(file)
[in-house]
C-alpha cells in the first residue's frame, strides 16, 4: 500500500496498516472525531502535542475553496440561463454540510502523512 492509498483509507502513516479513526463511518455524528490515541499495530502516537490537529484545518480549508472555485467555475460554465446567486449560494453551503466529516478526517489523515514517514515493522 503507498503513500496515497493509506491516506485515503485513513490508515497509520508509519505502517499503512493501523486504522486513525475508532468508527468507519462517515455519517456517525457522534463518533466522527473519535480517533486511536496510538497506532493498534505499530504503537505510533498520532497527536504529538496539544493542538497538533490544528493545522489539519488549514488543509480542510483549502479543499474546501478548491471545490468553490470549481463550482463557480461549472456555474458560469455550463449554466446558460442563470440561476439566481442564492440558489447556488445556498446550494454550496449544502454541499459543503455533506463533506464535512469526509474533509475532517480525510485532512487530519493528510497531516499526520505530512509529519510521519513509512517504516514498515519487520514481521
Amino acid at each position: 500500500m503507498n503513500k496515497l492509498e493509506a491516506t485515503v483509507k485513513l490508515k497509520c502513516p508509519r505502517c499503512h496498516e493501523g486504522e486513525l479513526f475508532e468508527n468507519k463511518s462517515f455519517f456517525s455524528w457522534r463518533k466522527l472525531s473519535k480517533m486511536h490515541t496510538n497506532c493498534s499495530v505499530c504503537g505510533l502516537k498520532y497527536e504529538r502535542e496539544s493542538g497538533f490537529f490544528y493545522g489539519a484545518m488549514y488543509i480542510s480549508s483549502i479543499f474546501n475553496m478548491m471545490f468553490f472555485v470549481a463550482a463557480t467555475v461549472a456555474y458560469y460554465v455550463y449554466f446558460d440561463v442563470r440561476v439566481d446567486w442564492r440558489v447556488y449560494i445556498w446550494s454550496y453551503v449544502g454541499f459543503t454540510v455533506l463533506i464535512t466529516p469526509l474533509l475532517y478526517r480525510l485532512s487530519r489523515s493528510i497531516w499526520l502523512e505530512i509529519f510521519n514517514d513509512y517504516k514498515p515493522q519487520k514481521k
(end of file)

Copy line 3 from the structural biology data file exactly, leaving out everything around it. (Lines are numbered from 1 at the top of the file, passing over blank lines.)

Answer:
Amino acid at each position: 500500500m503507498n503513500k496515497l492509498e493509506a491516506t485515503v483509507k485513513l490508515k497509520c502513516p508509519r505502517c499503512h496498516e493501523g486504522e486513525l479513526f475508532e468508527n468507519k463511518s462517515f455519517f456517525s455524528w457522534r463518533k466522527l472525531s473519535k480517533m486511536h490515541t496510538n497506532c493498534s499495530v505499530c504503537g505510533l502516537k498520532y497527536e504529538r502535542e496539544s493542538g497538533f490537529f490544528y493545522g489539519a484545518m488549514y488543509i480542510s480549508s483549502i479543499f474546501n475553496m478548491m471545490f468553490f472555485v470549481a463550482a463557480t467555475v461549472a456555474y458560469y460554465v455550463y449554466f446558460d440561463v442563470r440561476v439566481d446567486w442564492r440558489v447556488y449560494i445556498w446550494s454550496y453551503v449544502g454541499f459543503t454540510v455533506l463533506i464535512t466529516p469526509l474533509l475532517y478526517r480525510l485532512s487530519r489523515s493528510i497531516w499526520l502523512e505530512i509529519f510521519n514517514d513509512y517504516k514498515p515493522q519487520k514481521k